Despite being the subject of numerous lawyer jokes, whiplash injuries can cause pain that lasts for years.
The lawyers in our offices, which are located in Toledo, Findlay, Swanton, and Bowling Green, have handled thousands of soft-tissue injury cases for clients who have had their heads snap forward and back after being struck in a rear-end collision. Most people rebound after a short-period of treatment, but others are left with pain that can last years or even a lifetime because of damaged nerves, disks, or ligaments.
That’s why we were pleased to see Consumers Report publish an article recently that examined how improvements in the design of head restraints might prevent or minimize whiplash injuries. The magazine cited a study of 175 vehicles by the Insurance Institute for Highway Safety that concluded that only one-third of the front seats and head restraints rated good or acceptable. About one-third rated marginal, while the other third were rated poor.
Apparently seats can be part of the problem. An engineer quoted in the article said that stiff seatbacks don’t do enough to absorb the impact of the back and shoulders, which can lead to injury.
Most of us probably never touch the head restraints after we buy a new car. That’s a big mistake, though. To protect yourself, the magazine encouraged people to adjust their head restraints so that they’re at least as high as the top of their ears and 3 inches or less from the back of their heads.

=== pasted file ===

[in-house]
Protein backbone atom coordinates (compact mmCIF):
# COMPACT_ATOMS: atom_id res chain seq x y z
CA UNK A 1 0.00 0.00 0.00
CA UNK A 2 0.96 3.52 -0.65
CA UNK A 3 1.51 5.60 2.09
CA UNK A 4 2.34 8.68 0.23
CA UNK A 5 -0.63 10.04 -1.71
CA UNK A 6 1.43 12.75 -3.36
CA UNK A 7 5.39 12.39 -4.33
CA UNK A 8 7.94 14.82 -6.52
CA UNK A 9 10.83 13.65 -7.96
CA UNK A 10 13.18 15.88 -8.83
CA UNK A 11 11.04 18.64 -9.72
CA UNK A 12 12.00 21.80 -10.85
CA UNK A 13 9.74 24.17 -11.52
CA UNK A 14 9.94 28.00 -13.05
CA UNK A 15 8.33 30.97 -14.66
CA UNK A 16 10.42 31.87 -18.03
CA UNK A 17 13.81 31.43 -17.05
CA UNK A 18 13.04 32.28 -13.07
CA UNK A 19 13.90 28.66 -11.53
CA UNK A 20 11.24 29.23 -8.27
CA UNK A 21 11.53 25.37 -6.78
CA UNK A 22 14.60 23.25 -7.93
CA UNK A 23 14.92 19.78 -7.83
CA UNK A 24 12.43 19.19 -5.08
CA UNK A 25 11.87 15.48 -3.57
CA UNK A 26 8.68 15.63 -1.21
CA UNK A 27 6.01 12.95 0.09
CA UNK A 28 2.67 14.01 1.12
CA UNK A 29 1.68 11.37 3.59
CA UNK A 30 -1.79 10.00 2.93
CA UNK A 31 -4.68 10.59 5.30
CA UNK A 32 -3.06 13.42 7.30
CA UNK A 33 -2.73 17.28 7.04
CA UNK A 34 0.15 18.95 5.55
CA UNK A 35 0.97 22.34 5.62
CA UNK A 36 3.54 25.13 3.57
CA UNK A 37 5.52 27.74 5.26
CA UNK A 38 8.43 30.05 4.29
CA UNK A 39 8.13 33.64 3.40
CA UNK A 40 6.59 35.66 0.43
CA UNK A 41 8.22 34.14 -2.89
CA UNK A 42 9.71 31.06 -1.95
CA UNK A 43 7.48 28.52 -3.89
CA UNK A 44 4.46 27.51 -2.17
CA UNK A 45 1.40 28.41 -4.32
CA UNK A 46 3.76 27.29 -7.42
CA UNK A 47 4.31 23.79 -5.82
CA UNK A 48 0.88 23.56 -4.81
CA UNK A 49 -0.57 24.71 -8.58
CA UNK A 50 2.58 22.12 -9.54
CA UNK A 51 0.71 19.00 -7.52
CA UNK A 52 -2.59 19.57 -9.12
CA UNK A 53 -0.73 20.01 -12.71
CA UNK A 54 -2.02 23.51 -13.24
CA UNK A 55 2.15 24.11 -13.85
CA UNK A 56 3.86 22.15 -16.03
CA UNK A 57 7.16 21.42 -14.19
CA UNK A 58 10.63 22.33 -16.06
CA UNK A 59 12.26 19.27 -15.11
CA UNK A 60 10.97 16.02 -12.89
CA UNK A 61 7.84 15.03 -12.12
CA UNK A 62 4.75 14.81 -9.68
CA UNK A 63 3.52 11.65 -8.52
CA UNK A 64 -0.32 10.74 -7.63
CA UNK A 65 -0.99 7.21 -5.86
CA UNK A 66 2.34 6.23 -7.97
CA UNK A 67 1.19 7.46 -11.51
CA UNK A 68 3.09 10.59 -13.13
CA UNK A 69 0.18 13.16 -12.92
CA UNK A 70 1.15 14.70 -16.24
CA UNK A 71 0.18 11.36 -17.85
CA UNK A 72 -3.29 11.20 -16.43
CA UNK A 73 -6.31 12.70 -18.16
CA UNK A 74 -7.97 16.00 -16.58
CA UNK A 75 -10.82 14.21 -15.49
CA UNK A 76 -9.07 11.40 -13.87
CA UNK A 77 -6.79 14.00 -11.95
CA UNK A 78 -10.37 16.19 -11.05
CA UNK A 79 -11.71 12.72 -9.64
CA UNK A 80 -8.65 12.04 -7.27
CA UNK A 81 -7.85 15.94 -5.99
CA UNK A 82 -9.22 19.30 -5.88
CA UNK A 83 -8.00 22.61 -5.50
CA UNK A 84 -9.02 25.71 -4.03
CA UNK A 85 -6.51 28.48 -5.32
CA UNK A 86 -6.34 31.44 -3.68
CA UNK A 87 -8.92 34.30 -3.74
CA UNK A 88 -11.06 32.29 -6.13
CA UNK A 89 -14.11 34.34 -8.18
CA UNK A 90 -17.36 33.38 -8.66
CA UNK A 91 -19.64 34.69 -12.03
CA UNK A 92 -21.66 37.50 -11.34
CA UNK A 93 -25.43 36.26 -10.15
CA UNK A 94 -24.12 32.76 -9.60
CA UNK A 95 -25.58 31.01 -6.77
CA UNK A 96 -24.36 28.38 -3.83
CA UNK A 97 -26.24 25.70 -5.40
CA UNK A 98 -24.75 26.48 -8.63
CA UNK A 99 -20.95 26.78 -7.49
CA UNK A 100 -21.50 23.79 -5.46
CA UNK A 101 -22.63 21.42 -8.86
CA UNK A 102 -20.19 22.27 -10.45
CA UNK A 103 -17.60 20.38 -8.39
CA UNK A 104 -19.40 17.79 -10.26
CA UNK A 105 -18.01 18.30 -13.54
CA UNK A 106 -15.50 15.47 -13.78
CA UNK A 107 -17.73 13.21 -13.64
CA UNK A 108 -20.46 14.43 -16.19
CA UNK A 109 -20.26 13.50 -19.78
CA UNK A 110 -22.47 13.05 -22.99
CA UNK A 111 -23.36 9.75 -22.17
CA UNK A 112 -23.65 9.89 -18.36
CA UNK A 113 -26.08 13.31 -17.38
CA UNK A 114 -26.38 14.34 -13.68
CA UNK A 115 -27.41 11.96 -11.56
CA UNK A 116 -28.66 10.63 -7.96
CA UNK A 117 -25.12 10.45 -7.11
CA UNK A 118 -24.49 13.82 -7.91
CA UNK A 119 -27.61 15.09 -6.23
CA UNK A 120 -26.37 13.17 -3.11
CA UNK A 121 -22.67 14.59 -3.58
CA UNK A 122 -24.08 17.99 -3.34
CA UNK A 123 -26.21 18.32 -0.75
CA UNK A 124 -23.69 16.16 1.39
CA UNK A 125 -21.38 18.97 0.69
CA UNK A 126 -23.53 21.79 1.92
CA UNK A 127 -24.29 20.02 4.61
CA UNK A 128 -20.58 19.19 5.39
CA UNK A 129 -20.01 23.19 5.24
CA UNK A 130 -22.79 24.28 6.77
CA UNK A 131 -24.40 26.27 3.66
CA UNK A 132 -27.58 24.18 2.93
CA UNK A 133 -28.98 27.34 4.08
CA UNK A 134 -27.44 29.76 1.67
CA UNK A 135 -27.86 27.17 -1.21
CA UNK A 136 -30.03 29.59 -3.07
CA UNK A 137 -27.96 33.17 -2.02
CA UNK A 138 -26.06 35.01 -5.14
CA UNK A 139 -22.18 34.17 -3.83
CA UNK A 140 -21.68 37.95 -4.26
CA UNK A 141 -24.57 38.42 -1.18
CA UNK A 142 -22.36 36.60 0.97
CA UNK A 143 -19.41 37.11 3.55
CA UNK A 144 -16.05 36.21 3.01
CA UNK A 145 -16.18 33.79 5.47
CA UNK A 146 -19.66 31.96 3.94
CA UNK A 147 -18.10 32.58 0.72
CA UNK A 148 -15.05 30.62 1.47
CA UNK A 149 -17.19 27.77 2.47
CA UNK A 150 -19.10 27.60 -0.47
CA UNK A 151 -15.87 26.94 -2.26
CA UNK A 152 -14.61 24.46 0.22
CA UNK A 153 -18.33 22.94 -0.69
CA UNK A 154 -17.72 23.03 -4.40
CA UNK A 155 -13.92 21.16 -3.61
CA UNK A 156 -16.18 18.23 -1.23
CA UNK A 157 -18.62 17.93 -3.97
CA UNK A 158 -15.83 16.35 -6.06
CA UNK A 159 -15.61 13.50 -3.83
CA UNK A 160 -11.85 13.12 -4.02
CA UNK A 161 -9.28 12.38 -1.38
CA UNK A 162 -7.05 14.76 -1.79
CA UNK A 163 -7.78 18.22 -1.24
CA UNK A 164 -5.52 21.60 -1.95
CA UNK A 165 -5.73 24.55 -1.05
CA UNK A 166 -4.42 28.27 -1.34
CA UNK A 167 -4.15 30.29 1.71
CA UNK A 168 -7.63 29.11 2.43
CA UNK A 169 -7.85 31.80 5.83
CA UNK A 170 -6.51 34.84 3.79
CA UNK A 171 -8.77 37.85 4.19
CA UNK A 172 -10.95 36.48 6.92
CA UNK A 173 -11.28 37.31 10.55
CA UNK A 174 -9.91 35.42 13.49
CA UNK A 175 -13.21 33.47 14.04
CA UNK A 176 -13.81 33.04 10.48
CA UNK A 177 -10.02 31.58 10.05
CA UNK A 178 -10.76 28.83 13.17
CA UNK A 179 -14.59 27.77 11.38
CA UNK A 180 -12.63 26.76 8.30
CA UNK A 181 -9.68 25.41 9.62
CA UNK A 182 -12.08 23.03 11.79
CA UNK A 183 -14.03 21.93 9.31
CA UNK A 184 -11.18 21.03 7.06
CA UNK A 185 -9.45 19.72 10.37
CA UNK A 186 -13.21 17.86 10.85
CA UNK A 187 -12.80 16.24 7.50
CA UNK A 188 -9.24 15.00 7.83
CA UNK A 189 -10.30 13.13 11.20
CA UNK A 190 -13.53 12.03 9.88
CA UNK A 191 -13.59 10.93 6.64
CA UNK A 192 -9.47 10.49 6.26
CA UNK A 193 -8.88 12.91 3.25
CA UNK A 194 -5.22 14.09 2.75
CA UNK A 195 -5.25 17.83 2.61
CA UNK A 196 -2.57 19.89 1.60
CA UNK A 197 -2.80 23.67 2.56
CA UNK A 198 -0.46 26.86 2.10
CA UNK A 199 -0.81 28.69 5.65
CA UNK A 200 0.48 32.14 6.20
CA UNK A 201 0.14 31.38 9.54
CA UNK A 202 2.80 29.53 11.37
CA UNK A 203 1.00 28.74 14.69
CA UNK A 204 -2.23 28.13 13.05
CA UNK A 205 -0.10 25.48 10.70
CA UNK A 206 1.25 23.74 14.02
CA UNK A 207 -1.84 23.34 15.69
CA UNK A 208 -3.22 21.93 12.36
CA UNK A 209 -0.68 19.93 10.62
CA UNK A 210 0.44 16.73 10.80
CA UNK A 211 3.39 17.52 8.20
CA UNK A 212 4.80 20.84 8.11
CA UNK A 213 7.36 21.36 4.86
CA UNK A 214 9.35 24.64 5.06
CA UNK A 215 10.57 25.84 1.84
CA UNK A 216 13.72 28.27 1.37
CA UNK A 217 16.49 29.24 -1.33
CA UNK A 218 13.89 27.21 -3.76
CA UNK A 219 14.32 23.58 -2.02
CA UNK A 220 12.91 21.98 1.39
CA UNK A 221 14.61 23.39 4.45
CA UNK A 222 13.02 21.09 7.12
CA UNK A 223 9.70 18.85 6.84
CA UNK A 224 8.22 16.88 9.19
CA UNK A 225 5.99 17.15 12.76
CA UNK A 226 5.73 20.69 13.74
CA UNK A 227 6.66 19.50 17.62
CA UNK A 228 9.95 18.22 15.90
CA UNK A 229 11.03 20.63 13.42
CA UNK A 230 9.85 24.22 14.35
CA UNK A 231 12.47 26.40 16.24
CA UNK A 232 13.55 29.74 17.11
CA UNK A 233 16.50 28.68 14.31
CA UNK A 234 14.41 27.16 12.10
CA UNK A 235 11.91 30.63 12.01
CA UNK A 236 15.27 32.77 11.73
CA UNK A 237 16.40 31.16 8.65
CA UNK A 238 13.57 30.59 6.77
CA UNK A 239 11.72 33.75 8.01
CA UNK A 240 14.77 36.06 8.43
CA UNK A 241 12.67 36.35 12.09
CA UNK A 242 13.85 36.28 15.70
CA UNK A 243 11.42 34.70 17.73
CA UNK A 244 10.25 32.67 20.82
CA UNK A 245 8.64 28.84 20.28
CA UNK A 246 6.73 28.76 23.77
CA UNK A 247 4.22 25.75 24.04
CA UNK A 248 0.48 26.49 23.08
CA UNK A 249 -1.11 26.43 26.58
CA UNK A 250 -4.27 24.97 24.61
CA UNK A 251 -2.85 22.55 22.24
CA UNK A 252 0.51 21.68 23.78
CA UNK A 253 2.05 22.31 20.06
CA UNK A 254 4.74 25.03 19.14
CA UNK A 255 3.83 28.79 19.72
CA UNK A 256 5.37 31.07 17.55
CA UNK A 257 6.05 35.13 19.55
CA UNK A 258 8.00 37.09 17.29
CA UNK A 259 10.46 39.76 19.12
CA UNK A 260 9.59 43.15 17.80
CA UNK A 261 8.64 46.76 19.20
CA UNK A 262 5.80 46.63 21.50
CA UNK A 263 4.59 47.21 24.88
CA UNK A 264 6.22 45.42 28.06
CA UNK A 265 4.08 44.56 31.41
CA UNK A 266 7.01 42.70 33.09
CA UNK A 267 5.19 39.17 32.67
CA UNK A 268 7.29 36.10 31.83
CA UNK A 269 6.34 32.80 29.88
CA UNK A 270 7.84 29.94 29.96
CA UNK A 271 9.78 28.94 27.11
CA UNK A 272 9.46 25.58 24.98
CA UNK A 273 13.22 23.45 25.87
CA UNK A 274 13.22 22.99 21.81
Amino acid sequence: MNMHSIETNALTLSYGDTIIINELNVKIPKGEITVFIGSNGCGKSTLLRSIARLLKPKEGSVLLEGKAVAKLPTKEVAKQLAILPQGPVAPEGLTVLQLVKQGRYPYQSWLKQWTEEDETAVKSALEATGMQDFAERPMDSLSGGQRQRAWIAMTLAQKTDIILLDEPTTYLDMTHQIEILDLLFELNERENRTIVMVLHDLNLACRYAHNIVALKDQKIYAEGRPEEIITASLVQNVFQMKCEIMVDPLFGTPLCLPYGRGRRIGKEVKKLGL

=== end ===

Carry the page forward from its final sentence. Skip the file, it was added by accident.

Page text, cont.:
The government has recognized the role properly positioned head restraints can play in minimizing whiplash injuries. For vehicles built after Sept. 1, 2008, restraints will have to be set within 2.2 inches of a front-seat passenger’s head. Consumers Union, the publisher of Consumer Reports, has urged that lawmakers make the requirements even more stringent so that it covers rear-seat head restraints.
For more information, the Consumer Reports article can be found in the August, 2007, edition or online at ConsumerReports.org.
For more information on this subject matter, please refer to the section on Car and Motorcycle Accidents.